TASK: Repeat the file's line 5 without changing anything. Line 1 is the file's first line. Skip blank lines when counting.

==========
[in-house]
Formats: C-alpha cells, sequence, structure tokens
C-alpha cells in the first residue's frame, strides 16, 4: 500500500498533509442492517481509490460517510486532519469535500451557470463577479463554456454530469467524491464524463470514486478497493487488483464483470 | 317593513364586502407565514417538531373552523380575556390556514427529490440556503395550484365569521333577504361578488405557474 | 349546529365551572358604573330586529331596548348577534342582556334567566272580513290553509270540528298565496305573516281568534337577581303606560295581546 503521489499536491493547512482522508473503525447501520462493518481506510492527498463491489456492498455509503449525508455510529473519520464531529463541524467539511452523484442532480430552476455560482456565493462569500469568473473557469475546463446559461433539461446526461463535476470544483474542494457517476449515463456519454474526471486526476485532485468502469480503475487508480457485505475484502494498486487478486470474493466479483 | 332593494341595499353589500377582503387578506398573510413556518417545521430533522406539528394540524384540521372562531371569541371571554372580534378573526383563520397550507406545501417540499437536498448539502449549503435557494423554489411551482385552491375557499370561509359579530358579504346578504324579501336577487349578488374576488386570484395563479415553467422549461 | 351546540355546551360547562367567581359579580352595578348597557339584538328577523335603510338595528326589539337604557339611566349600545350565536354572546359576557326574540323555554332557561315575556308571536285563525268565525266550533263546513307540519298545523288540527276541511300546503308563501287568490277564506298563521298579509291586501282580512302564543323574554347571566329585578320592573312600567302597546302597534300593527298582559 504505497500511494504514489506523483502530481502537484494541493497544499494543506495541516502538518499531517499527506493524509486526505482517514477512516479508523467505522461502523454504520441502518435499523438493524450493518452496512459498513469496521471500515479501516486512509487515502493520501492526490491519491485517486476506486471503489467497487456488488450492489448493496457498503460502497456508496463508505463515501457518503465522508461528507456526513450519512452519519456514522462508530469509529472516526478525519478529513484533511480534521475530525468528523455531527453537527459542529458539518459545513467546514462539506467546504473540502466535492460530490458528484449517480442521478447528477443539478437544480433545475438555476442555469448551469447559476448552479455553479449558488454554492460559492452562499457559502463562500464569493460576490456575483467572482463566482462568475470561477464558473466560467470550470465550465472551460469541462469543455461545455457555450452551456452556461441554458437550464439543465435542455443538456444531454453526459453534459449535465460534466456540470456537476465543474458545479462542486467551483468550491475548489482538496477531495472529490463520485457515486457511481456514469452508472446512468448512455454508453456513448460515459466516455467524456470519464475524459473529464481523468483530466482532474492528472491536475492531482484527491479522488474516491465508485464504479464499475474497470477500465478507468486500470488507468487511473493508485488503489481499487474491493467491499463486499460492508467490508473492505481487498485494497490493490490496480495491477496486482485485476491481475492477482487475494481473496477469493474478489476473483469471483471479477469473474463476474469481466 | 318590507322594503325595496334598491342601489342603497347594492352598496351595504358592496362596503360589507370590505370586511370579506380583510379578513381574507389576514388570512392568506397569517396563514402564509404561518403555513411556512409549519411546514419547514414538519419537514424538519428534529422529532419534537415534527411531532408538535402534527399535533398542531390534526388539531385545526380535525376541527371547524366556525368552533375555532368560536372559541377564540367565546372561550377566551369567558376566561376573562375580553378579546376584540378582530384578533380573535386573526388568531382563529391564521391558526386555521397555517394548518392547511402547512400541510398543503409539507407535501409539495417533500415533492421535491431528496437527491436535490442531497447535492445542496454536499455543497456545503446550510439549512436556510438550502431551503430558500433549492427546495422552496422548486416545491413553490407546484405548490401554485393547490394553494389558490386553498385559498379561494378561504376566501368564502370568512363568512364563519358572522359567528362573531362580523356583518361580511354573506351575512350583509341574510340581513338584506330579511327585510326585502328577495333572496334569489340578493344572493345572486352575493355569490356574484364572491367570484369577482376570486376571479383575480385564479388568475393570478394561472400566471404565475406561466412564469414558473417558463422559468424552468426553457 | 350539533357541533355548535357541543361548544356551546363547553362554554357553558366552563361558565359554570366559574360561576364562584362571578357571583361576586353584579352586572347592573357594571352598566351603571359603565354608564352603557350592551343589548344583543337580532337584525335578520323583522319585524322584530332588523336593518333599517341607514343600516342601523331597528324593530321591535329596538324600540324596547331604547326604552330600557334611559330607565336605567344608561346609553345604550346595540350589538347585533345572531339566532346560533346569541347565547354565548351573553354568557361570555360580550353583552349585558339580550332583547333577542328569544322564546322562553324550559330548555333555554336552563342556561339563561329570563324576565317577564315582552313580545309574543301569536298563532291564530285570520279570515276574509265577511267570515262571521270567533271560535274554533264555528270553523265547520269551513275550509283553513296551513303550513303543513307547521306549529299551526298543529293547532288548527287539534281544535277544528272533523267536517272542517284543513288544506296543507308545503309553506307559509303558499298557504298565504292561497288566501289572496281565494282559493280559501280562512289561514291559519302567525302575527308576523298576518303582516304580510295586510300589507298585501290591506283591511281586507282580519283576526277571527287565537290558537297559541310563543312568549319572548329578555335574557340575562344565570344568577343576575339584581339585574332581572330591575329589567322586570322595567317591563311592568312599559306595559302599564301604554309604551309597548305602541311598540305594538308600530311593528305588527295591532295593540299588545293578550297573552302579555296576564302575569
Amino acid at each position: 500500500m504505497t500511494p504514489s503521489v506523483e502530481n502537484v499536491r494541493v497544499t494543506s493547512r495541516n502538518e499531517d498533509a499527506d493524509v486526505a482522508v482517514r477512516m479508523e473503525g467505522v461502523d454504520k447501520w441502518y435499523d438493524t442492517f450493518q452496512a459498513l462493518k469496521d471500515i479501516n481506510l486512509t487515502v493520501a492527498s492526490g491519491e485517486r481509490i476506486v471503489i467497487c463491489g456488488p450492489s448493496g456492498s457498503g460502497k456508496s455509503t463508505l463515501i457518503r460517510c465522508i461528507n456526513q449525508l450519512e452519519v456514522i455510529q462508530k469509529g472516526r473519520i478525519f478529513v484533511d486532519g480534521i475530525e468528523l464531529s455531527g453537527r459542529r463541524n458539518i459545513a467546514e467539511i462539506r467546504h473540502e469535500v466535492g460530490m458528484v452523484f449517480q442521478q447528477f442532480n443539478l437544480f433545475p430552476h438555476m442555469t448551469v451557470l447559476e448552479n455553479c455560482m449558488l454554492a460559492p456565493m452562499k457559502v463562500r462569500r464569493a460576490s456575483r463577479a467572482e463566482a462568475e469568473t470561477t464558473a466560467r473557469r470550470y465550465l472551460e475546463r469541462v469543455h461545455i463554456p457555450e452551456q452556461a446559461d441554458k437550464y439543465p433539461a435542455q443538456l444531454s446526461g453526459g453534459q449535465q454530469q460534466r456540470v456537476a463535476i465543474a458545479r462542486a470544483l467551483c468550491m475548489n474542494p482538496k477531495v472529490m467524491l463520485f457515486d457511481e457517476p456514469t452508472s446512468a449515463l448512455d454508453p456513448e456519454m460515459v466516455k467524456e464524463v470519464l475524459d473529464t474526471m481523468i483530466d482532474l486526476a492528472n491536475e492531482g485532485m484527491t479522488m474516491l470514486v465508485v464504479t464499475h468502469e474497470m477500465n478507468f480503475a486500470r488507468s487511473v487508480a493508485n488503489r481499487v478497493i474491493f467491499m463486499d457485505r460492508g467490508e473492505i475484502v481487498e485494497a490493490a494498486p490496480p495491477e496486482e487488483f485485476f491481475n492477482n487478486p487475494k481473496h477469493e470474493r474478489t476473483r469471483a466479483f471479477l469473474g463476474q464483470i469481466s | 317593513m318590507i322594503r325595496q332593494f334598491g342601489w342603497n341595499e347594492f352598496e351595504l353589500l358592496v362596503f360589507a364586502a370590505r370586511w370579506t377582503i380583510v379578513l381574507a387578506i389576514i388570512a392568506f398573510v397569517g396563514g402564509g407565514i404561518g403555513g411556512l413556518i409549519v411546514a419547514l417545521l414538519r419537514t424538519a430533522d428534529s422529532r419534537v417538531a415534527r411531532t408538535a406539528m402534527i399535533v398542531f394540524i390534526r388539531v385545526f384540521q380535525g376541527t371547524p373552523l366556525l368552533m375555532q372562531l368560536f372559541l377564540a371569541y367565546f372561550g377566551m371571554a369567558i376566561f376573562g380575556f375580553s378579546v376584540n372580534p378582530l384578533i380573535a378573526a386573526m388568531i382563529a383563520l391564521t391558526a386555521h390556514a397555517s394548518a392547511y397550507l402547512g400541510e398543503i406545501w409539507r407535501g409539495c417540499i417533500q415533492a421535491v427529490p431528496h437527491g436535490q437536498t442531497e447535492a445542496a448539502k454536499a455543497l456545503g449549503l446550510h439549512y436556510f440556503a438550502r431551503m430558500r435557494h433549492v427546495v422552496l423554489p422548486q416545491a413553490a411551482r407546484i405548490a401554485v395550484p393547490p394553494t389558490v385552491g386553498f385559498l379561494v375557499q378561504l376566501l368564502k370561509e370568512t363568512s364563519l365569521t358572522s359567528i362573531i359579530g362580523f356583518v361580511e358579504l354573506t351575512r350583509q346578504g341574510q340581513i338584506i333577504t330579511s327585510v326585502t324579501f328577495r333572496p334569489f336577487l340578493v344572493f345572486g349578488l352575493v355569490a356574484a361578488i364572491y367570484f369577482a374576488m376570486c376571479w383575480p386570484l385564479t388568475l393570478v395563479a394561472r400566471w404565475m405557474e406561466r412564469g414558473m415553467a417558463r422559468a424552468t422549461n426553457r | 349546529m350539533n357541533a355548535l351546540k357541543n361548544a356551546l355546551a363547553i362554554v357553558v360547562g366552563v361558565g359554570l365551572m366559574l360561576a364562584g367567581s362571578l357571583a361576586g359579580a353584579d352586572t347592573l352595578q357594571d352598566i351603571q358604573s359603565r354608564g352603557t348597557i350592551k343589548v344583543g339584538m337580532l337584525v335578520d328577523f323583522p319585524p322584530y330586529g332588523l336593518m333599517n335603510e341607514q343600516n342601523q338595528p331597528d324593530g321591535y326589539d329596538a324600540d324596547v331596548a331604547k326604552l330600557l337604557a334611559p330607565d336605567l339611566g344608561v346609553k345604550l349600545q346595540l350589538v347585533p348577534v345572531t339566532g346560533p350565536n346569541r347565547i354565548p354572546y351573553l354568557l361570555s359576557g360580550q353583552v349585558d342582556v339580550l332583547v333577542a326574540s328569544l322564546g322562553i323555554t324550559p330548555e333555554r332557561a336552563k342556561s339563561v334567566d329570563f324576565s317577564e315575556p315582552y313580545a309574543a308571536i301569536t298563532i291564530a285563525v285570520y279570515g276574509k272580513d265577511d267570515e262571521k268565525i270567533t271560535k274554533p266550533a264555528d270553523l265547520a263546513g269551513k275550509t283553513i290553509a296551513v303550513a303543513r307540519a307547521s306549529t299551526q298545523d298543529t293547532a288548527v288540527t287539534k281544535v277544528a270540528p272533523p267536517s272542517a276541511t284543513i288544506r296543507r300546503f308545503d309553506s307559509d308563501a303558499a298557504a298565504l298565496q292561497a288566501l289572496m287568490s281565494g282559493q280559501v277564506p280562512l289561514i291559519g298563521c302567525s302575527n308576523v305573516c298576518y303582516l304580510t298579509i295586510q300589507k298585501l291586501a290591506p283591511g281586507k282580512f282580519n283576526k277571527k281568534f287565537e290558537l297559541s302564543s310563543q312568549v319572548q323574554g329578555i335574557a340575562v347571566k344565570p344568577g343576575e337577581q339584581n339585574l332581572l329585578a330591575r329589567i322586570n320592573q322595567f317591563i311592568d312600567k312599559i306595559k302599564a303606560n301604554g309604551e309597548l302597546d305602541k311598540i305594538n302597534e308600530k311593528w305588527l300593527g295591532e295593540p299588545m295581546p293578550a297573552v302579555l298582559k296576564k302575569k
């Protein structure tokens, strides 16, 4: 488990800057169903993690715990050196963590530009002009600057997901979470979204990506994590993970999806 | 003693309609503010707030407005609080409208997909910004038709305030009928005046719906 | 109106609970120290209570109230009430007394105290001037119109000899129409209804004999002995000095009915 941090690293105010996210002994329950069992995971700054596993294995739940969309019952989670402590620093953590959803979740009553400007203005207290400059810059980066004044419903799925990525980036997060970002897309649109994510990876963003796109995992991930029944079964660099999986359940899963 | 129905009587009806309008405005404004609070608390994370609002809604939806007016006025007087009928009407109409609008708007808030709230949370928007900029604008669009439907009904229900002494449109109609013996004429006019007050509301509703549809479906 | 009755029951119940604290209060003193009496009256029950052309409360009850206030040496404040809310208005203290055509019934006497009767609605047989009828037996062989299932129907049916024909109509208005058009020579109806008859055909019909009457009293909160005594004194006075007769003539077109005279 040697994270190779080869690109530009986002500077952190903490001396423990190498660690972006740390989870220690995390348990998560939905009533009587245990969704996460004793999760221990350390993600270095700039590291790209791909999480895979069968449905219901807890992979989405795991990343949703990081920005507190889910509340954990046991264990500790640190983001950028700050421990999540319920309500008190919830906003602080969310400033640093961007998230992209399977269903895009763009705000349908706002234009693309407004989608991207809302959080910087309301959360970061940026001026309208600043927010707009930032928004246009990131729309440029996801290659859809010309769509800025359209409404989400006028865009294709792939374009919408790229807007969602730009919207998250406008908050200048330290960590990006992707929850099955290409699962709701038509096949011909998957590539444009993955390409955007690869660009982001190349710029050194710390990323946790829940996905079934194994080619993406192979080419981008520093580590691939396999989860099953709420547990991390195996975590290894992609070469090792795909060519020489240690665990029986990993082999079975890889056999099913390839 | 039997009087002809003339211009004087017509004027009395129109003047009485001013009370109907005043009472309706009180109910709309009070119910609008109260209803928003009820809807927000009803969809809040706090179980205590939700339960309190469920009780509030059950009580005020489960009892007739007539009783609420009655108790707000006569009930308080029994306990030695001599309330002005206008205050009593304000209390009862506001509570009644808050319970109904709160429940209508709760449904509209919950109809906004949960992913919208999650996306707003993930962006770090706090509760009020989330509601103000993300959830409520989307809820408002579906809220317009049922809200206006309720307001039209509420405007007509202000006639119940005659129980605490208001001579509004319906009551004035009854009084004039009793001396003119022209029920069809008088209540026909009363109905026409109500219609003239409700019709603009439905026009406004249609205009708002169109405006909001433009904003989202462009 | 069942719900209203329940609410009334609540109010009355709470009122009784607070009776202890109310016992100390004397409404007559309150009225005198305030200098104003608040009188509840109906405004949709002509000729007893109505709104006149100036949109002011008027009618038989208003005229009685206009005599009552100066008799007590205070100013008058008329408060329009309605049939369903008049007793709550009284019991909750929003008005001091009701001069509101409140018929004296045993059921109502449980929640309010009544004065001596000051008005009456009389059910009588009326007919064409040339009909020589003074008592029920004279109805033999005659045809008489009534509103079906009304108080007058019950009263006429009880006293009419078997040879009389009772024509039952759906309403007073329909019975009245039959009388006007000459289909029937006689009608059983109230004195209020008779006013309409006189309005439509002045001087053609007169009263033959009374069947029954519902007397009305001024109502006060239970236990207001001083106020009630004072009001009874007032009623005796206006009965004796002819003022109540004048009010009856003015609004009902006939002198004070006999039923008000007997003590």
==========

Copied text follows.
């Protein structure tokens, strides 16, 4: 488990800057169903993690715990050196963590530009002009600057997901979470979204990506994590993970999806 | 003693309609503010707030407005609080409208997909910004038709305030009928005046719906 | 109106609970120290209570109230009430007394105290001037119109000899129409209804004999002995000095009915 941090690293105010996210002994329950069992995971700054596993294995739940969309019952989670402590620093953590959803979740009553400007203005207290400059810059980066004044419903799925990525980036997060970002897309649109994510990876963003796109995992991930029944079964660099999986359940899963 | 129905009587009806309008405005404004609070608390994370609002809604939806007016006025007087009928009407109409609008708007808030709230949370928007900029604008669009439907009904229900002494449109109609013996004429006019007050509301509703549809479906 | 009755029951119940604290209060003193009496009256029950052309409360009850206030040496404040809310208005203290055509019934006497009767609605047989009828037996062989299932129907049916024909109509208005058009020579109806008859055909019909009457009293909160005594004194006075007769003539077109005279 040697994270190779080869690109530009986002500077952190903490001396423990190498660690972006740390989870220690995390348990998560939905009533009587245990969704996460004793999760221990350390993600270095700039590291790209791909999480895979069968449905219901807890992979989405795991990343949703990081920005507190889910509340954990046991264990500790640190983001950028700050421990999540319920309500008190919830906003602080969310400033640093961007998230992209399977269903895009763009705000349908706002234009693309407004989608991207809302959080910087309301959360970061940026001026309208600043927010707009930032928004246009990131729309440029996801290659859809010309769509800025359209409404989400006028865009294709792939374009919408790229807007969602730009919207998250406008908050200048330290960590990006992707929850099955290409699962709701038509096949011909998957590539444009993955390409955007690869660009982001190349710029050194710390990323946790829940996905079934194994080619993406192979080419981008520093580590691939396999989860099953709420547990991390195996975590290894992609070469090792795909060519020489240690665990029986990993082999079975890889056999099913390839 | 039997009087002809003339211009004087017509004027009395129109003047009485001013009370109907005043009472309706009180109910709309009070119910609008109260209803928003009820809807927000009803969809809040706090179980205590939700339960309190469920009780509030059950009580005020489960009892007739007539009783609420009655108790707000006569009930308080029994306990030695001599309330002005206008205050009593304000209390009862506001509570009644808050319970109904709160429940209508709760449904509209919950109809906004949960992913919208999650996306707003993930962006770090706090509760009020989330509601103000993300959830409520989307809820408002579906809220317009049922809200206006309720307001039209509420405007007509202000006639119940005659129980605490208001001579509004319906009551004035009854009084004039009793001396003119022209029920069809008088209540026909009363109905026409109500219609003239409700019709603009439905026009406004249609205009708002169109405006909001433009904003989202462009 | 069942719900209203329940609410009334609540109010009355709470009122009784607070009776202890109310016992100390004397409404007559309150009225005198305030200098104003608040009188509840109906405004949709002509000729007893109505709104006149100036949109002011008027009618038989208003005229009685206009005599009552100066008799007590205070100013008058008329408060329009309605049939369903008049007793709550009284019991909750929003008005001091009701001069509101409140018929004296045993059921109502449980929640309010009544004065001596000051008005009456009389059910009588009326007919064409040339009909020589003074008592029920004279109805033999005659045809008489009534509103079906009304108080007058019950009263006429009880006293009419078997040879009389009772024509039952759906309403007073329909019975009245039959009388006007000459289909029937006689009608059983109230004195209020008779006013309409006189309005439509002045001087053609007169009263033959009374069947029954519902007397009305001024109502006060239970236990207001001083106020009630004072009001009874007032009623005796206006009965004796002819003022109540004048009010009856003015609004009902006939002198004070006999039923008000007997003590």